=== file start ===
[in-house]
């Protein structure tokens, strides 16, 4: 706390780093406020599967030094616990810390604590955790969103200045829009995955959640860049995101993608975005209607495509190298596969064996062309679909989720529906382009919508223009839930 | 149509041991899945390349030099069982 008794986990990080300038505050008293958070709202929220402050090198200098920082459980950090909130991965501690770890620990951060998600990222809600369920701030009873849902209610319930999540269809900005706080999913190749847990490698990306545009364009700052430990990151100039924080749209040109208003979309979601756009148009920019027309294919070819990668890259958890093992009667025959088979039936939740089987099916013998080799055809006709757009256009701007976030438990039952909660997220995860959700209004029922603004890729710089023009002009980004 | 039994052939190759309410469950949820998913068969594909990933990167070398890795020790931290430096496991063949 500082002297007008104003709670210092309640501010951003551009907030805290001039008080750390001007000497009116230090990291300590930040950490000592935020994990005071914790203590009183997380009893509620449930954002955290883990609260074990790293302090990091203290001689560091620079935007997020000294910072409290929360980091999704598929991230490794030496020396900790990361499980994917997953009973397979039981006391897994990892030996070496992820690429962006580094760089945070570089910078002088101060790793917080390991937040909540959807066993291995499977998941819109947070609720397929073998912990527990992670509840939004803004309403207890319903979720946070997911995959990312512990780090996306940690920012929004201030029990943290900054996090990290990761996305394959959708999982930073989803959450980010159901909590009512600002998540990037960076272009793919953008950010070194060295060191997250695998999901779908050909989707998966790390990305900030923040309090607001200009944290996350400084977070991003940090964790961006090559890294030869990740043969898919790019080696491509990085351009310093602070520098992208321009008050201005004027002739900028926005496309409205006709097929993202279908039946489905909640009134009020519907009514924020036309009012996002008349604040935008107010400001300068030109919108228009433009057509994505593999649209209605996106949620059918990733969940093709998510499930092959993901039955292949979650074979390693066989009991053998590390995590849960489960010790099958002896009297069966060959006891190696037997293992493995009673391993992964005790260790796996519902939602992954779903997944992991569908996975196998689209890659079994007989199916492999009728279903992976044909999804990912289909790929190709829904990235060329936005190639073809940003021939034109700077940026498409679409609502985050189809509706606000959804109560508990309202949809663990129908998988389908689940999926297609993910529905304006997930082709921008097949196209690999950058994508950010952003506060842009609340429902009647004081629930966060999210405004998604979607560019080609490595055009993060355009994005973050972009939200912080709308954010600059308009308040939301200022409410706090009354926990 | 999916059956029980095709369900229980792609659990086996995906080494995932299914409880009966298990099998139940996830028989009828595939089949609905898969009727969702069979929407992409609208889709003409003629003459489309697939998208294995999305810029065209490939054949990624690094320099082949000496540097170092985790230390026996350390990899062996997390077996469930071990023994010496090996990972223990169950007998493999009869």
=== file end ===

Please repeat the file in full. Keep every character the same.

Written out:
[in-house]
């Protein structure tokens, strides 16, 4: 706390780093406020599967030094616990810390604590955790969103200045829009995955959640860049995101993608975005209607495509190298596969064996062309679909989720529906382009919508223009839930 | 149509041991899945390349030099069982 008794986990990080300038505050008293958070709202929220402050090198200098920082459980950090909130991965501690770890620990951060998600990222809600369920701030009873849902209610319930999540269809900005706080999913190749847990490698990306545009364009700052430990990151100039924080749209040109208003979309979601756009148009920019027309294919070819990668890259958890093992009667025959088979039936939740089987099916013998080799055809006709757009256009701007976030438990039952909660997220995860959700209004029922603004890729710089023009002009980004 | 039994052939190759309410469950949820998913068969594909990933990167070398890795020790931290430096496991063949 500082002297007008104003709670210092309640501010951003551009907030805290001039008080750390001007000497009116230090990291300590930040950490000592935020994990005071914790203590009183997380009893509620449930954002955290883990609260074990790293302090990091203290001689560091620079935007997020000294910072409290929360980091999704598929991230490794030496020396900790990361499980994917997953009973397979039981006391897994990892030996070496992820690429962006580094760089945070570089910078002088101060790793917080390991937040909540959807066993291995499977998941819109947070609720397929073998912990527990992670509840939004803004309403207890319903979720946070997911995959990312512990780090996306940690920012929004201030029990943290900054996090990290990761996305394959959708999982930073989803959450980010159901909590009512600002998540990037960076272009793919953008950010070194060295060191997250695998999901779908050909989707998966790390990305900030923040309090607001200009944290996350400084977070991003940090964790961006090559890294030869990740043969898919790019080696491509990085351009310093602070520098992208321009008050201005004027002739900028926005496309409205006709097929993202279908039946489905909640009134009020519907009514924020036309009012996002008349604040935008107010400001300068030109919108228009433009057509994505593999649209209605996106949620059918990733969940093709998510499930092959993901039955292949979650074979390693066989009991053998590390995590849960489960010790099958002896009297069966060959006891190696037997293992493995009673391993992964005790260790796996519902939602992954779903997944992991569908996975196998689209890659079994007989199916492999009728279903992976044909999804990912289909790929190709829904990235060329936005190639073809940003021939034109700077940026498409679409609502985050189809509706606000959804109560508990309202949809663990129908998988389908689940999926297609993910529905304006997930082709921008097949196209690999950058994508950010952003506060842009609340429902009647004081629930966060999210405004998604979607560019080609490595055009993060355009994005973050972009939200912080709308954010600059308009308040939301200022409410706090009354926990 | 999916059956029980095709369900229980792609659990086996995906080494995932299914409880009966298990099998139940996830028989009828595939089949609905898969009727969702069979929407992409609208889709003409003629003459489309697939998208294995999305810029065209490939054949990624690094320099082949000496540097170092985790230390026996350390990899062996997390077996469930071990023994010496090996990972223990169950007998493999009869």